Travelling through time: Making architectural heritage accessible through reproducible datasets

Everhard Korthals Altes is a senior lecturer/researcher at the Faculty of Architecture and the Built Environment (TU Delft). Everhard conducts research on the architectural heritage of the Netherlands in the 18th century. The Data Refinement Fund, offered by 4TU.ReseachData, helped Everhard to further structure and document his datasets and to conduct further investigative work, which greatly enriched his data. Publication of his dataset in the 4TU.ResearchData archive also ensures that the information is publicly available to other researchers and enthusiasts. 

Everhard’s research is predominantly based on the 23 (!) books published by Isaak Tirion between 1738 and 1803. In these volumes, Tirion documented the architectural knowledge of and about The Netherlands in the 18th century. These publications were accompanied by pictures of the buildings and architectural sites. Tirion’s work ensured that the knowledge was safeguarded and could inform future generations. A rather unique effort for that time. 

Everhard Korthals Altes

Everhard is now analysing these photos (a collection of more than a thousand), to help better understand the cultural architectural heritage of the Netherlands. Everhard calls it ‘time traveling’, as he reconstructs where the pictures were taken, when the building in the picture was actually built and how Trition actually acquired his rich collection. The research combines different historical elements and facts, compiled in an extensive spreadsheet that bundles all the contextual knowledge behind the photographs. The amount of time needed to contextualize a photo varies. Everhard sometimes recognizes a scene right away, due to his experience. Other pictures need about a day to get contextualized. In any case, Everhard wants to establish how that scene looks today, three centuries later.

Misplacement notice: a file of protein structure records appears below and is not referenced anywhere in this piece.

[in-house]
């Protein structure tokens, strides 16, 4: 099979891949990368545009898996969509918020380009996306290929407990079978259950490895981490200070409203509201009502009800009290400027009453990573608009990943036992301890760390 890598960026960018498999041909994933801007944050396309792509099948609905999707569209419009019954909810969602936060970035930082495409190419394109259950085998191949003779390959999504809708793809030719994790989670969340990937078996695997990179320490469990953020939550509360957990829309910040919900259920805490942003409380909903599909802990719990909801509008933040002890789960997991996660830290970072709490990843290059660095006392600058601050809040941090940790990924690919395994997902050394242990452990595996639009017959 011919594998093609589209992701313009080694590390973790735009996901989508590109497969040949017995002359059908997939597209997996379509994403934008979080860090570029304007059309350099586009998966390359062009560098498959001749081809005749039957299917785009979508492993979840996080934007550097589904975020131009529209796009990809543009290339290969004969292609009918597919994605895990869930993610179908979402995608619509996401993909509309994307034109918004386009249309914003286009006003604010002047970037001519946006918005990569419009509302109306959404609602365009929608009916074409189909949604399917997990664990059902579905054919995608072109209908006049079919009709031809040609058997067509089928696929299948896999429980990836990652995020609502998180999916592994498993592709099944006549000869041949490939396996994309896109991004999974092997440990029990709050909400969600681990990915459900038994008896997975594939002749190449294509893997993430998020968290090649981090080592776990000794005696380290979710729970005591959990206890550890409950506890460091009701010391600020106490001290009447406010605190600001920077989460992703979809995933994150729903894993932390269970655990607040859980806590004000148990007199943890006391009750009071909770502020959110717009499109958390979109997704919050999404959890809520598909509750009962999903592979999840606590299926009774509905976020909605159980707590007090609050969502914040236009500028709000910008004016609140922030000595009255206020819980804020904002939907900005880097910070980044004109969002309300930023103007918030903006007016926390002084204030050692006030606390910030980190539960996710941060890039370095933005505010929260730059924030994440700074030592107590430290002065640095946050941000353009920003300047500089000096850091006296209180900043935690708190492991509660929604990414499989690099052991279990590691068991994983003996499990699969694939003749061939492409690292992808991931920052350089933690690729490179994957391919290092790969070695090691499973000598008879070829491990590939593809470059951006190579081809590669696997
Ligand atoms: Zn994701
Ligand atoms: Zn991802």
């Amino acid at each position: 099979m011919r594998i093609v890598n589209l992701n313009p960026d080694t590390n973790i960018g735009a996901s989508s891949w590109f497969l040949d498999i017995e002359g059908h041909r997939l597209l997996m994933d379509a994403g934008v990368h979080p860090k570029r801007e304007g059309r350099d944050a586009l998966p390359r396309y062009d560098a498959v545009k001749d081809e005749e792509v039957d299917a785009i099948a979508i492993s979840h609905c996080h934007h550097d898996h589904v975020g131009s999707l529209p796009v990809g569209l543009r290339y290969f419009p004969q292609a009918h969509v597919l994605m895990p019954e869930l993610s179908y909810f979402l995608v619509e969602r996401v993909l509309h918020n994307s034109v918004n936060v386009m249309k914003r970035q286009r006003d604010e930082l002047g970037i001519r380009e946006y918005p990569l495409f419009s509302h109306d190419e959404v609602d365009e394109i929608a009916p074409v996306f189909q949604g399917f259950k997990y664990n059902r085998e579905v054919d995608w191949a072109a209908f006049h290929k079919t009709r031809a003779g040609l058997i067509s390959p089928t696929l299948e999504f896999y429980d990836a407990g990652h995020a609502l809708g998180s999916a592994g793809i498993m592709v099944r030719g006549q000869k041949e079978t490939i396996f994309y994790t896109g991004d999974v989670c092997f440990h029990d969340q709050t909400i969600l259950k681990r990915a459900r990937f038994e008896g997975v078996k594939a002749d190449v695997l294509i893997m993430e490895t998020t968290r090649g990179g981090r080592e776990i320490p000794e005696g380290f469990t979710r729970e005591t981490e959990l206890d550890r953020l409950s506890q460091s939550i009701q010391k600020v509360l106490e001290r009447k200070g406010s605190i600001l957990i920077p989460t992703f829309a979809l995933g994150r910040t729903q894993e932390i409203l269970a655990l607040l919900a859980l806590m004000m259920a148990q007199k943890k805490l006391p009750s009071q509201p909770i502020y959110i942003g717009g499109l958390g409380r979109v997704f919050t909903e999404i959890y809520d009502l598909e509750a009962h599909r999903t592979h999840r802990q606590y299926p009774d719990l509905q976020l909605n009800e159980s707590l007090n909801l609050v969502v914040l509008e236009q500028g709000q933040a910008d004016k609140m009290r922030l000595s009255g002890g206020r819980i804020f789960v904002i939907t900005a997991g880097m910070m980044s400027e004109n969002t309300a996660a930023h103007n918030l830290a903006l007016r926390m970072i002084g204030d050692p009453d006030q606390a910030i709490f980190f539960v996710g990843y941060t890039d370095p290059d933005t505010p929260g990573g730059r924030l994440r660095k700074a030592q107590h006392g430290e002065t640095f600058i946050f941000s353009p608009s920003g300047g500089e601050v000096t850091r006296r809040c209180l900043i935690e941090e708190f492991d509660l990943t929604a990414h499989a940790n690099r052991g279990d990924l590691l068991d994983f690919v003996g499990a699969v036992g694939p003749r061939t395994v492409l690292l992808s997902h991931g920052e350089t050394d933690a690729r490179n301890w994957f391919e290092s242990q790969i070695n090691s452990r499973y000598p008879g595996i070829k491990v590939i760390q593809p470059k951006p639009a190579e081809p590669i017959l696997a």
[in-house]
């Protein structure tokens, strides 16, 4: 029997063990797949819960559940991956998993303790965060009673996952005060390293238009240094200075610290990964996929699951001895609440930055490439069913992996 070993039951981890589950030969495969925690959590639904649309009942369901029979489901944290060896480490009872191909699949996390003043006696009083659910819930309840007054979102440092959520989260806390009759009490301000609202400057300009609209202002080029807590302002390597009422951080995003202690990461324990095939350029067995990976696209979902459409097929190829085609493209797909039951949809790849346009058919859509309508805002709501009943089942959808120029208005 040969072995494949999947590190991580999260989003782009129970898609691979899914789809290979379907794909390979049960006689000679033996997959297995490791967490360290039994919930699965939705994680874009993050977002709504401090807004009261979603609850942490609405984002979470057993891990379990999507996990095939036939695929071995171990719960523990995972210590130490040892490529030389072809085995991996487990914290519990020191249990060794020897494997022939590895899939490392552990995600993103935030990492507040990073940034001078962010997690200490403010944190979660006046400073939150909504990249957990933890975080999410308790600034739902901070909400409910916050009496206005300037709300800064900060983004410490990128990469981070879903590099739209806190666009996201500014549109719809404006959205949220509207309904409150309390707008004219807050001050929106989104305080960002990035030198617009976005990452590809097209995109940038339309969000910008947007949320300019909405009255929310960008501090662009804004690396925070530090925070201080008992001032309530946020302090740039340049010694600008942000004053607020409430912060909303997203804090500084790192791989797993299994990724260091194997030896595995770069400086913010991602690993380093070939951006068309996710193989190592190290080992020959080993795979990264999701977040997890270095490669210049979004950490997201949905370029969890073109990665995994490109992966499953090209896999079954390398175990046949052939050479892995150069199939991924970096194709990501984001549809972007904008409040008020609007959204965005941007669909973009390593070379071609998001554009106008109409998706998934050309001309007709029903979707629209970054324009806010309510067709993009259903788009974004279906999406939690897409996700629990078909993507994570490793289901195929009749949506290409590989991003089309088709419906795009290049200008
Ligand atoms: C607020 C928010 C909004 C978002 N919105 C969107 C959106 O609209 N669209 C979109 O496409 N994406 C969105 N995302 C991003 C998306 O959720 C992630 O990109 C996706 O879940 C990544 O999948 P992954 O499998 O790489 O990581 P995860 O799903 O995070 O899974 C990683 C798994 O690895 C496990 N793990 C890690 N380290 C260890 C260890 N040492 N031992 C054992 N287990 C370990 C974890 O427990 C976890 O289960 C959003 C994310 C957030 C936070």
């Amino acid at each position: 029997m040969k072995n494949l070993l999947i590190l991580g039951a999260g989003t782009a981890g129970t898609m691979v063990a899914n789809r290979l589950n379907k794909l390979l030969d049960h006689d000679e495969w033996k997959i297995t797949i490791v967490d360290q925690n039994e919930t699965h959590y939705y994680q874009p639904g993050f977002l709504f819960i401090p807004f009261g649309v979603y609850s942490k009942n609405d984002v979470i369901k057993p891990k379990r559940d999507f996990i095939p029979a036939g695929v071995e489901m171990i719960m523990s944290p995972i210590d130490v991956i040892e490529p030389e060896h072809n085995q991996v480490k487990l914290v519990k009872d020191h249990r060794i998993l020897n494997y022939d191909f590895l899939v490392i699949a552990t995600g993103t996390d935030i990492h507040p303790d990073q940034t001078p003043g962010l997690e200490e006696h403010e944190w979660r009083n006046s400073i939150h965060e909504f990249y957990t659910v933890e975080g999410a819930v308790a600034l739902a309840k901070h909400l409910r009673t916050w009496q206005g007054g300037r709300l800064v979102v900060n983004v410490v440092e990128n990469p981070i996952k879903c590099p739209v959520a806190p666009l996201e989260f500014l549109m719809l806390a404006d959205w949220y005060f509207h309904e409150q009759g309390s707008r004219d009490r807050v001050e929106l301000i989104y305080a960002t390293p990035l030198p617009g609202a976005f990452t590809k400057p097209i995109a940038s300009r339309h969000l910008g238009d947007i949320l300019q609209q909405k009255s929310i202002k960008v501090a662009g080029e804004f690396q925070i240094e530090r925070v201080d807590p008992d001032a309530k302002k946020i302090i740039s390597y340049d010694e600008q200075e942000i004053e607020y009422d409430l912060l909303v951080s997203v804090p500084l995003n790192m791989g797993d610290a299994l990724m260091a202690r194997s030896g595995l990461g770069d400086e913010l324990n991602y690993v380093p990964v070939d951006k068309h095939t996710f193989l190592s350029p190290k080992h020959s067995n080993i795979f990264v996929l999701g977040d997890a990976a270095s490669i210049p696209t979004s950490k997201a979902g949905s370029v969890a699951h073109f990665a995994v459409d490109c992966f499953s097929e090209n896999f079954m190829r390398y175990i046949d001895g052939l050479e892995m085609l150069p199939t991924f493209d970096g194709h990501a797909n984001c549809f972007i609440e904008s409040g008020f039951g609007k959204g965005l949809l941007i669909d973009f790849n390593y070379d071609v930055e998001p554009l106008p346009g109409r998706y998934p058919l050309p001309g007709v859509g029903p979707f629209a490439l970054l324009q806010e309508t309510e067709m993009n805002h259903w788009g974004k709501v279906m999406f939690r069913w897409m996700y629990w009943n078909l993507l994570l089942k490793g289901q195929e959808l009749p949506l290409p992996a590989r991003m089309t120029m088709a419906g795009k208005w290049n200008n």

Architects and historians are happy with the contextual data that Everhard adds to the pictures. The published dataset in the 4TU. ResearchData archive helps researchers and historians to understand how the cities were built and gives a unique understanding of the 18th century architectural norms. The Data Refinement Fund enabled Everhard to obtain the necessary resources to extend the data mining activities. Kristi Fishta, a talented TU Delft student, now helps him with the project. 

Everhard commented:

‘Funding is scarce in cultural heritage research, so I am very grateful for this funding opportunity from 4TU.ResearchData.’ 

It is not the first time that Everhard has published a dataset in the 4TU.ResearchData archive. 

‘Actually this is the second time I have used the archive’s services, and hopefully we will apply for a successfully third time soon.’ 

Everhard continues:

‘We are conducting new and unique research on historical data. The more opportunities we get to continue the research, the more layers we can add to the dataset. Moreover, I believe that the data is very useful for other researchers who would like to know more about Dutch architecture in the eighteenth century. The architectural insights from that age are often used in the current day and age, because architects do not build from scratch.’ 

Ultimately, Everhard wants to analyse all of the raw data and publish a book about his findings. A book that, like the volumes by Isaak Tirion, will be consulted and analysed by future generations. 

Link to the dataset related to this post
Cover image by lil_foot_ via Pixabay 

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